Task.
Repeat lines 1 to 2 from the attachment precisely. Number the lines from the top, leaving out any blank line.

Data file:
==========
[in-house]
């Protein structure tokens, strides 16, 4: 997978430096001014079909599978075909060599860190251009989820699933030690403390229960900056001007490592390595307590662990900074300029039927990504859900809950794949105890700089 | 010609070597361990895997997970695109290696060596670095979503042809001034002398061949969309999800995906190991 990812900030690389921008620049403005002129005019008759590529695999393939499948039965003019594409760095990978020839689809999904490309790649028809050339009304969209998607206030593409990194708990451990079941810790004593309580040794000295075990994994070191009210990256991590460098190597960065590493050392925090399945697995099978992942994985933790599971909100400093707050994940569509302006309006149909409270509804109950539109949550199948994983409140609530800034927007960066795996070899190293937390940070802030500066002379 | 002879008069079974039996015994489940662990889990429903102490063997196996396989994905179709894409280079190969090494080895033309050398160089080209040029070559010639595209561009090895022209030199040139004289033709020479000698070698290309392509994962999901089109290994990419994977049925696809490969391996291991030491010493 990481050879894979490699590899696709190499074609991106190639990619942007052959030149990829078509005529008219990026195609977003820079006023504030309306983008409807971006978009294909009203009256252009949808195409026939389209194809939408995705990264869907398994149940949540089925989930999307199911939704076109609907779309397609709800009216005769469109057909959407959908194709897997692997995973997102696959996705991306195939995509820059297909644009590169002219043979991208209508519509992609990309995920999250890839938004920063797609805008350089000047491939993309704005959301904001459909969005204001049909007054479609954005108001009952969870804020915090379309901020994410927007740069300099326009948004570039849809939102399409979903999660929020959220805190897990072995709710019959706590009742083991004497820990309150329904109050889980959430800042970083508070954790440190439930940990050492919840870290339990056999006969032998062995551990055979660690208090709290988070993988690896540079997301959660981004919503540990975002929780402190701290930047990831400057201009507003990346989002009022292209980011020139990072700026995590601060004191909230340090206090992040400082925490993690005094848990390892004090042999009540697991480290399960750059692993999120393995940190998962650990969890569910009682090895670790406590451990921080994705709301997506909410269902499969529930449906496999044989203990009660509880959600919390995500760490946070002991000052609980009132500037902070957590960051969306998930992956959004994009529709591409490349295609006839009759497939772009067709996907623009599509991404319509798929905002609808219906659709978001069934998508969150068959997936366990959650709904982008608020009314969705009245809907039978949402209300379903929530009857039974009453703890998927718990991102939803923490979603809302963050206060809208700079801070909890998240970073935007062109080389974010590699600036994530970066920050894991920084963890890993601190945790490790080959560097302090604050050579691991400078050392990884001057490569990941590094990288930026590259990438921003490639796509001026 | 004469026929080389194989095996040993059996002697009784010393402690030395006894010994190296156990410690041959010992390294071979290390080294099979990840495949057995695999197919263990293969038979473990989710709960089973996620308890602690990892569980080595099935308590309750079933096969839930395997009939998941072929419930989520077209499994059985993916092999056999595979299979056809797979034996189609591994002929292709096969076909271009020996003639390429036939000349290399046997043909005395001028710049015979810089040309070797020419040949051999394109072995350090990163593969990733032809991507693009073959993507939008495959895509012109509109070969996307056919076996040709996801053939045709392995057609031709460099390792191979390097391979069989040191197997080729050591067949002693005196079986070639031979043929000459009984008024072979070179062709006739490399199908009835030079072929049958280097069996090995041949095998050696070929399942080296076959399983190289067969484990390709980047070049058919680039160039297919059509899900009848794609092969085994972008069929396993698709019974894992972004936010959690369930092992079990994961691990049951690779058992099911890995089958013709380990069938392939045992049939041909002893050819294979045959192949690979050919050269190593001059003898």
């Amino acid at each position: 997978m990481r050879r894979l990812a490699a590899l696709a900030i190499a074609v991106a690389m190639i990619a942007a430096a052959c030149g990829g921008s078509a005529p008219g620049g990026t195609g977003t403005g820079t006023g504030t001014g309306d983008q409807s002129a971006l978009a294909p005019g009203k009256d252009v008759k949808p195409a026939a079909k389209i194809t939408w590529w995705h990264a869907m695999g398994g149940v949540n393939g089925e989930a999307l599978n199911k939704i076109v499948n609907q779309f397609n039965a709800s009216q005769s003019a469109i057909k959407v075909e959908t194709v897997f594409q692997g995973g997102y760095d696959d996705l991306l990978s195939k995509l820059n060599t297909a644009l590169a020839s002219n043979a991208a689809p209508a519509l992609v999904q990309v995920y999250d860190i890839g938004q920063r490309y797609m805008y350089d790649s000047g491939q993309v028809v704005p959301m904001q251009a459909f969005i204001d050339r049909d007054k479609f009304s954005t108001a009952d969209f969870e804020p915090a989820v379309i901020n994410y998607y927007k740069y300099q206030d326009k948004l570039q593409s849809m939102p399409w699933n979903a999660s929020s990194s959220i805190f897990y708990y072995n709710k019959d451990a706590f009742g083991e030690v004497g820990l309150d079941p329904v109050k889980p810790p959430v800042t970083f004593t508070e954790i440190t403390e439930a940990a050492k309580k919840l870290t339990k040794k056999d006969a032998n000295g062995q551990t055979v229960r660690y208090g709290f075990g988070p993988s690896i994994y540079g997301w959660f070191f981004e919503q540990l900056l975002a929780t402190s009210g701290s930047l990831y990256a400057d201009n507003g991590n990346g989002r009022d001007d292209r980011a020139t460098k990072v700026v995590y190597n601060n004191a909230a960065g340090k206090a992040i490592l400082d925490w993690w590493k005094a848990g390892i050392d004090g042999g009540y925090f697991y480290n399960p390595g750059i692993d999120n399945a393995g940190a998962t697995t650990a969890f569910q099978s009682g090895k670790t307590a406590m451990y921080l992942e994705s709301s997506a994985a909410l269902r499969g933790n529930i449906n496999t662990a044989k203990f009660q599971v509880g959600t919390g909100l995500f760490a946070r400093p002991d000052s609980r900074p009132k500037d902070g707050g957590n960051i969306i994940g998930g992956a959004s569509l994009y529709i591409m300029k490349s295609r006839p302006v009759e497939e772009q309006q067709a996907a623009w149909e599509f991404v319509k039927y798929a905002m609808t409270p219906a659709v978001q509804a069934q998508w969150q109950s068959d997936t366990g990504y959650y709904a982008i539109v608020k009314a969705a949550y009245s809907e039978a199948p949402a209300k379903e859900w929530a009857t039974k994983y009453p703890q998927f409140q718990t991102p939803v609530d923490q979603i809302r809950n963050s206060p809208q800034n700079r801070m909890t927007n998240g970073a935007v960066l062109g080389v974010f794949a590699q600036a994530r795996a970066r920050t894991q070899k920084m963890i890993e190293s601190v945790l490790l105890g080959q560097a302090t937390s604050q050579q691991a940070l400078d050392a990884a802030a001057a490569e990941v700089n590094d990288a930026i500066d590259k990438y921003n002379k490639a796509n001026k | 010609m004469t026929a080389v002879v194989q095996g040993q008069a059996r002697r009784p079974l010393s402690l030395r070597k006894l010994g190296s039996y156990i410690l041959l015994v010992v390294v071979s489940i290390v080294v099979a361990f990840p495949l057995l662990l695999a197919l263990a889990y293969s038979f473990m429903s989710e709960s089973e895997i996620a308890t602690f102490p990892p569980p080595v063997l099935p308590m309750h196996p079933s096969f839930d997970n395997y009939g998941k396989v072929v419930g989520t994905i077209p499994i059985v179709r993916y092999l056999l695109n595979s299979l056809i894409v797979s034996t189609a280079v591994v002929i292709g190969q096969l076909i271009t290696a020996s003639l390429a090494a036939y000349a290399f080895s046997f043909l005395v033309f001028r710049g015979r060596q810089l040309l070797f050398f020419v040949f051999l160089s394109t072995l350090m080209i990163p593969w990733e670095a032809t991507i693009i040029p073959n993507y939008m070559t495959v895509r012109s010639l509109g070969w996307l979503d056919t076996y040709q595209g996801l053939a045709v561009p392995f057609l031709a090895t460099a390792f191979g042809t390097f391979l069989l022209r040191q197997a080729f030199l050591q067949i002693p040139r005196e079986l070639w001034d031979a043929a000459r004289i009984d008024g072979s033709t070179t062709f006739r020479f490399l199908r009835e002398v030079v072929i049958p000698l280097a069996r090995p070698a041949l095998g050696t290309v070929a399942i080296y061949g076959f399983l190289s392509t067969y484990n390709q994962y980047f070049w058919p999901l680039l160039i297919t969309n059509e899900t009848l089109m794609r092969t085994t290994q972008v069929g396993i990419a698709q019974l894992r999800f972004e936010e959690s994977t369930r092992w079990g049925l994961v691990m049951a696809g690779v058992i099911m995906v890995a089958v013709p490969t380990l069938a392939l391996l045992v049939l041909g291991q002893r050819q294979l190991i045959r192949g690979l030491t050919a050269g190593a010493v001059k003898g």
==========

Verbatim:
[in-house]
């Protein structure tokens, strides 16, 4: 997978430096001014079909599978075909060599860190251009989820699933030690403390229960900056001007490592390595307590662990900074300029039927990504859900809950794949105890700089 | 010609070597361990895997997970695109290696060596670095979503042809001034002398061949969309999800995906190991 990812900030690389921008620049403005002129005019008759590529695999393939499948039965003019594409760095990978020839689809999904490309790649028809050339009304969209998607206030593409990194708990451990079941810790004593309580040794000295075990994994070191009210990256991590460098190597960065590493050392925090399945697995099978992942994985933790599971909100400093707050994940569509302006309006149909409270509804109950539109949550199948994983409140609530800034927007960066795996070899190293937390940070802030500066002379 | 002879008069079974039996015994489940662990889990429903102490063997196996396989994905179709894409280079190969090494080895033309050398160089080209040029070559010639595209561009090895022209030199040139004289033709020479000698070698290309392509994962999901089109290994990419994977049925696809490969391996291991030491010493 990481050879894979490699590899696709190499074609991106190639990619942007052959030149990829078509005529008219990026195609977003820079006023504030309306983008409807971006978009294909009203009256252009949808195409026939389209194809939408995705990264869907398994149940949540089925989930999307199911939704076109609907779309397609709800009216005769469109057909959407959908194709897997692997995973997102696959996705991306195939995509820059297909644009590169002219043979991208209508519509992609990309995920999250890839938004920063797609805008350089000047491939993309704005959301904001459909969005204001049909007054479609954005108001009952969870804020915090379309901020994410927007740069300099326009948004570039849809939102399409979903999660929020959220805190897990072995709710019959706590009742083991004497820990309150329904109050889980959430800042970083508070954790440190439930940990050492919840870290339990056999006969032998062995551990055979660690208090709290988070993988690896540079997301959660981004919503540990975002929780402190701290930047990831400057201009507003990346989002009022292209980011020139990072700026995590601060004191909230340090206090992040400082925490993690005094848990390892004090042999009540697991480290399960750059692993999120393995940190998962650990969890569910009682090895670790406590451990921080994705709301997506909410269902499969529930449906496999044989203990009660509880959600919390995500760490946070002991000052609980009132500037902070957590960051969306998930992956959004994009529709591409490349295609006839009759497939772009067709996907623009599509991404319509798929905002609808219906659709978001069934998508969150068959997936366990959650709904982008608020009314969705009245809907039978949402209300379903929530009857039974009453703890998927718990991102939803923490979603809302963050206060809208700079801070909890998240970073935007062109080389974010590699600036994530970066920050894991920084963890890993601190945790490790080959560097302090604050050579691991400078050392990884001057490569990941590094990288930026590259990438921003490639796509001026 | 004469026929080389194989095996040993059996002697009784010393402690030395006894010994190296156990410690041959010992390294071979290390080294099979990840495949057995695999197919263990293969038979473990989710709960089973996620308890602690990892569980080595099935308590309750079933096969839930395997009939998941072929419930989520077209499994059985993916092999056999595979299979056809797979034996189609591994002929292709096969076909271009020996003639390429036939000349290399046997043909005395001028710049015979810089040309070797020419040949051999394109072995350090990163593969990733032809991507693009073959993507939008495959895509012109509109070969996307056919076996040709996801053939045709392995057609031709460099390792191979390097391979069989040191197997080729050591067949002693005196079986070639031979043929000459009984008024072979070179062709006739490399199908009835030079072929049958280097069996090995041949095998050696070929399942080296076959399983190289067969484990390709980047070049058919680039160039297919059509899900009848794609092969085994972008069929396993698709019974894992972004936010959690369930092992079990994961691990049951690779058992099911890995089958013709380990069938392939045992049939041909002893050819294979045959192949690979050919050269190593001059003898």